It will also help to take the dog for a long walk so it won’t have the energy to target your clothes. You can also hire dog walkers to take your pet out for a short walk around the neighborhood if you’re busy. please read here What Are Some Necessary Tools For A Dog Walker To Carry?
Why does my dog keep stealing my clothes?
Your dog is stealing your clothes because it likes the smell. Sometimes, this happens right after you wash the clothes since the doggo likes the scent of your detergent. Your scent might also be the reason why your pet becomes a clothes thief.
Also, you probably left your clothes in the open. Your dog will then think that you’re giving it to him so he will take it.
However, you should also consider that your dog is just bored. It’s important to keep the pooch busy so it won’t think of stealing your clothes.
Lastly, some dogs are fond of retrieving things, like our Golden Retriever Sherlock. He always has something in his mouth: from the TV remote controls, toys, my kid’s socks, or my dirty shirt. Anything that’s left on the floor will be retrieved by our dog. It’s in his genes since Goldies are bred to retrieve fowl for hunters.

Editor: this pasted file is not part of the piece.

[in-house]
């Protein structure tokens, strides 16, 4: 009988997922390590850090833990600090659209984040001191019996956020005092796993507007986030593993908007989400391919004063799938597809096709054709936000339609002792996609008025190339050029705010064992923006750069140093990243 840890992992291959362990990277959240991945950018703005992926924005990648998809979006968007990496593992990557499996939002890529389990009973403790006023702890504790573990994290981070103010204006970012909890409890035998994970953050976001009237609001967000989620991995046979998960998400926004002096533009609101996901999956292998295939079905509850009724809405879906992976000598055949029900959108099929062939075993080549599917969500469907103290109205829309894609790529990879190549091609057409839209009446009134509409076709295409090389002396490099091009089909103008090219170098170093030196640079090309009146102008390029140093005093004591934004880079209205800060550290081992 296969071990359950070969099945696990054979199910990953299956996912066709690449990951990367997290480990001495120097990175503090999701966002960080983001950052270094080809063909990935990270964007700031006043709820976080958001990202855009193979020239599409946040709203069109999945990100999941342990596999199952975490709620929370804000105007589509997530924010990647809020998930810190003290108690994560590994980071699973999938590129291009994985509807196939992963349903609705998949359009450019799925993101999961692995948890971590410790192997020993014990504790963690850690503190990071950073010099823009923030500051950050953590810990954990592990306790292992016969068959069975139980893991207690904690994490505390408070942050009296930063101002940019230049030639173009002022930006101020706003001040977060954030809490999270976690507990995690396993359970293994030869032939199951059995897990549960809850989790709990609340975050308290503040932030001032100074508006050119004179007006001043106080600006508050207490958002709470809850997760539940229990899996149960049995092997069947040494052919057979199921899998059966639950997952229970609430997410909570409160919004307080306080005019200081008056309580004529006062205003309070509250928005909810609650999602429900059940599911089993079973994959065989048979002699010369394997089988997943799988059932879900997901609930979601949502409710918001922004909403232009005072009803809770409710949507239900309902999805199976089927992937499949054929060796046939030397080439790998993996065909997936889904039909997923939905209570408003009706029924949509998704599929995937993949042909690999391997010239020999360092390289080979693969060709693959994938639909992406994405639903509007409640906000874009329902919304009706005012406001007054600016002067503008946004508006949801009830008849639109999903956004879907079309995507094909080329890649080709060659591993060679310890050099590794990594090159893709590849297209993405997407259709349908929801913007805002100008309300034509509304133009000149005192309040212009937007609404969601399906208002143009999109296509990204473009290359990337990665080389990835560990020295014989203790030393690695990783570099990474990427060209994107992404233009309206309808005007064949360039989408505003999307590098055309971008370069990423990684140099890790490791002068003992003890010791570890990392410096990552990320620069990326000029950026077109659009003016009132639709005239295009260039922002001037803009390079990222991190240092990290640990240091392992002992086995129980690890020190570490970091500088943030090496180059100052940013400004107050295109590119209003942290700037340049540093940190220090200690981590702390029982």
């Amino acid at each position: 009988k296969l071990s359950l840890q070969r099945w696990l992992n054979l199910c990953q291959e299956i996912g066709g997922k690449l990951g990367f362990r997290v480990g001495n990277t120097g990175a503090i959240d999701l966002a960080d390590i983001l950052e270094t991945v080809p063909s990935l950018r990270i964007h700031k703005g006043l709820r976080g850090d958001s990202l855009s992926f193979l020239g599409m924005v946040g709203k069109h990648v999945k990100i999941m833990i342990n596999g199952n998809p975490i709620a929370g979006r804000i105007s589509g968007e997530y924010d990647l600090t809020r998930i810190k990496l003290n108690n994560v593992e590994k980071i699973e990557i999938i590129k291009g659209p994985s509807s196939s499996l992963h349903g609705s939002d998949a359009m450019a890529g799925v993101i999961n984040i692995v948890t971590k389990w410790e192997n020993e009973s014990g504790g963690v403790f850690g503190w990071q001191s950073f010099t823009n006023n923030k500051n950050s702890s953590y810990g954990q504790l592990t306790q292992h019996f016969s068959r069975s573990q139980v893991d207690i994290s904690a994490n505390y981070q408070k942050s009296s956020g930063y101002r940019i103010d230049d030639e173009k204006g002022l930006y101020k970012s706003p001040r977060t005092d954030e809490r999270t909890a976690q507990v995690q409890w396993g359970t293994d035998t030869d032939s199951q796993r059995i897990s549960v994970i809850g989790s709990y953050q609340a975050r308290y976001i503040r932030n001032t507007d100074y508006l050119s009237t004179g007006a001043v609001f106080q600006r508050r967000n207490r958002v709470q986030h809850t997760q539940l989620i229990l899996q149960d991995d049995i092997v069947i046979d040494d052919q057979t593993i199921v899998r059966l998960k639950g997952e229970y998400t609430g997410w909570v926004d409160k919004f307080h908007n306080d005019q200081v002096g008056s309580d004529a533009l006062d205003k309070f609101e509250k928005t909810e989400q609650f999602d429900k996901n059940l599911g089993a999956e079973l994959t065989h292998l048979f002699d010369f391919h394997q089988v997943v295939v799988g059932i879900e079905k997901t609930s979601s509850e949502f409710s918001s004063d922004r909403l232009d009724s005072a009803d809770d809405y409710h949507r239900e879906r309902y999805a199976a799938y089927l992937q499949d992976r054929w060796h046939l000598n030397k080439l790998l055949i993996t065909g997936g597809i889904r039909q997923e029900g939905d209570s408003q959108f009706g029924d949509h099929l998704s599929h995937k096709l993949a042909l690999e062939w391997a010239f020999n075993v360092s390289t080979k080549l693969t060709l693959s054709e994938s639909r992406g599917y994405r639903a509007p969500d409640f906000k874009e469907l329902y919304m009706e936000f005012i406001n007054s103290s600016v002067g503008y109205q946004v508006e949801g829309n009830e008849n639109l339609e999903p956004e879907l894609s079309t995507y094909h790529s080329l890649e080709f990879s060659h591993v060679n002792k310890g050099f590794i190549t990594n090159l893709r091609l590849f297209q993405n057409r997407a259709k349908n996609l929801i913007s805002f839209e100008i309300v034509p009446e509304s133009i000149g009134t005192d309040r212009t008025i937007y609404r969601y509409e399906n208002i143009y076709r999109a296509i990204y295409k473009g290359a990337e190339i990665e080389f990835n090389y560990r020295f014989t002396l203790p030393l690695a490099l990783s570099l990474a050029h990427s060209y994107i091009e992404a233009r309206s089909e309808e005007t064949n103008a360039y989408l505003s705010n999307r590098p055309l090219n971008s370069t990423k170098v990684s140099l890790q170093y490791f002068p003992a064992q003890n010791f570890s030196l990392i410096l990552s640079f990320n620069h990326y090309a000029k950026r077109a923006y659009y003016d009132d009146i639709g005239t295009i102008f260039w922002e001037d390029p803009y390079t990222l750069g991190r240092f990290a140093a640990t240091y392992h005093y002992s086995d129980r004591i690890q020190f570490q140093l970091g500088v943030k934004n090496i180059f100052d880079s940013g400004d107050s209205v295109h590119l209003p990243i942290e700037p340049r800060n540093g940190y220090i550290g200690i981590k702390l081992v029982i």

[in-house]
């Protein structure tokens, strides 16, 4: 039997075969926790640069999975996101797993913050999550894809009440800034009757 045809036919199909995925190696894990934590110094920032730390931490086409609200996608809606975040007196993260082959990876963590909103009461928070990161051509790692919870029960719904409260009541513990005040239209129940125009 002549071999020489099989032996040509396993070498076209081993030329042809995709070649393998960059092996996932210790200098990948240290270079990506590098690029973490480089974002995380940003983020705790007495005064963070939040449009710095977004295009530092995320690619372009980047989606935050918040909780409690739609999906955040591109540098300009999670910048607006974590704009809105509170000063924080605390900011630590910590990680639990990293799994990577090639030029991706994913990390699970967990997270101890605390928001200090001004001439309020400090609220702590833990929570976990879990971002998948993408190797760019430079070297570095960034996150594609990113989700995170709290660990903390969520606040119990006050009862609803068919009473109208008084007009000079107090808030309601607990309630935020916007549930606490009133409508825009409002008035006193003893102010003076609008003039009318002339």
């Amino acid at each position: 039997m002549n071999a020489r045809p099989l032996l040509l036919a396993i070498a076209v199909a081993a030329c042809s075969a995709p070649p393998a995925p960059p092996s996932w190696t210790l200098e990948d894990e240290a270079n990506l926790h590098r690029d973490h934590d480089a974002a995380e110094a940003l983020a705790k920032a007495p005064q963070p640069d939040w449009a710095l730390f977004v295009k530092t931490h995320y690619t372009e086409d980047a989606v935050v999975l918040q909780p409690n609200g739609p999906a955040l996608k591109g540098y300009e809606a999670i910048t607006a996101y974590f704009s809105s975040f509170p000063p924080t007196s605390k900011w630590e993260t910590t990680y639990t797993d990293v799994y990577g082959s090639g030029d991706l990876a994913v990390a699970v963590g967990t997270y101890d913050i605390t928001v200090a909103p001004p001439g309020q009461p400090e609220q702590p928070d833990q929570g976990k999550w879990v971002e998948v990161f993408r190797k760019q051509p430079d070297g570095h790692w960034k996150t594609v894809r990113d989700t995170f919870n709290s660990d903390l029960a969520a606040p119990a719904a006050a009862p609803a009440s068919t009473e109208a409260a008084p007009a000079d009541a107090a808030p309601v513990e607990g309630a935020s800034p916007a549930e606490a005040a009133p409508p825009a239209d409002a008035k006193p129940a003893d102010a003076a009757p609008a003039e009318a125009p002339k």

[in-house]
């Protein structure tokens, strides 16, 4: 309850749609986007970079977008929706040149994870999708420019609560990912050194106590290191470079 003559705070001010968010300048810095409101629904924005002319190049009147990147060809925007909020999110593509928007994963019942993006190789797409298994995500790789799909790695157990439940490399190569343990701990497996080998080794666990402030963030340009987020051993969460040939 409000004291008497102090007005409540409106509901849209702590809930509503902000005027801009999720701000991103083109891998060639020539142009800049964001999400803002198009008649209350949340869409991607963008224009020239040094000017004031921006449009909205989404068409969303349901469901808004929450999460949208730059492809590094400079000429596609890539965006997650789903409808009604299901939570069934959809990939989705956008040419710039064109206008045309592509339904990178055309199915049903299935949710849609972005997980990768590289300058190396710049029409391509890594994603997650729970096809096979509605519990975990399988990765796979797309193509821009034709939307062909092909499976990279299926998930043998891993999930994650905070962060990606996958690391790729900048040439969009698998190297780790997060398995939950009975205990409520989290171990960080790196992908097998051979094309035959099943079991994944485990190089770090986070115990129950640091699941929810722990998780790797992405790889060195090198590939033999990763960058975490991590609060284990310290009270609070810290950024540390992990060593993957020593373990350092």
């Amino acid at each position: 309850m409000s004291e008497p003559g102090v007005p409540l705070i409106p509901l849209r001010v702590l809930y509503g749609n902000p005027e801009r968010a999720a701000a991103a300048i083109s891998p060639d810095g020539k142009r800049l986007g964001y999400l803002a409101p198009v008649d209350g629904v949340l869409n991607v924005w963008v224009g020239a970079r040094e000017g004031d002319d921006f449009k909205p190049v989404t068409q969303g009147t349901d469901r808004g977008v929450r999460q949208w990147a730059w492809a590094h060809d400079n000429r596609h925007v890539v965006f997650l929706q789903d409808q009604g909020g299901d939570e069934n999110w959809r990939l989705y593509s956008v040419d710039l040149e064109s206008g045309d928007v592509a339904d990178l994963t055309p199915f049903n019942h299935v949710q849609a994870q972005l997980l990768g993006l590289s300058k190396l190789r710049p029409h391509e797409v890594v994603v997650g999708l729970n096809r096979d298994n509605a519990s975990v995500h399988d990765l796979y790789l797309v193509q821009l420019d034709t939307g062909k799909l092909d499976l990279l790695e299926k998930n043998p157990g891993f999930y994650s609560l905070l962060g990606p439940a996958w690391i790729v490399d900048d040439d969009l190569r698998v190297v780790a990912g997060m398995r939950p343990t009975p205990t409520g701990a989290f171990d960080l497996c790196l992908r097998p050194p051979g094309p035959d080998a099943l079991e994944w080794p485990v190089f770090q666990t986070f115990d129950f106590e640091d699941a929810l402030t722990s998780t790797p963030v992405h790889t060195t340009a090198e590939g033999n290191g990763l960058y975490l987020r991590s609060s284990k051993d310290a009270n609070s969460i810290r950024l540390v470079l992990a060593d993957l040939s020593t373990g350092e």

You can always train your dog out of stealing your clothes and other things. Positive reinforcement is always the best method here to teach your dog that he will be rewarded if he stops taking your clothes.
Why does my dog lay on my clothes? This is mainly due to the scent of your clothes as well as the comfort they find in them. However, separation anxiety can also be a potential culprit. It’s important to deal with this behavior so your doggo won’t get used to it. Also, separation anxiety requires a proper approach to curb your dog’s destructive and anxious tendencies.
Dave Bryan is an experienced editor with a passion for animals and writing. With a degree in journalism and years of experience in the publishing industry, he has honed his skills in crafting engaging content that informs and entertains readers. As an editor at Petcosset, Dave brings his expertise to ensure that the content produced is accurate, informative, and compelling. He has a keen eye for detail and is committed to maintaining high editorial standards. Dave is also a dedicated pet owner and loves spending time with his furry companions.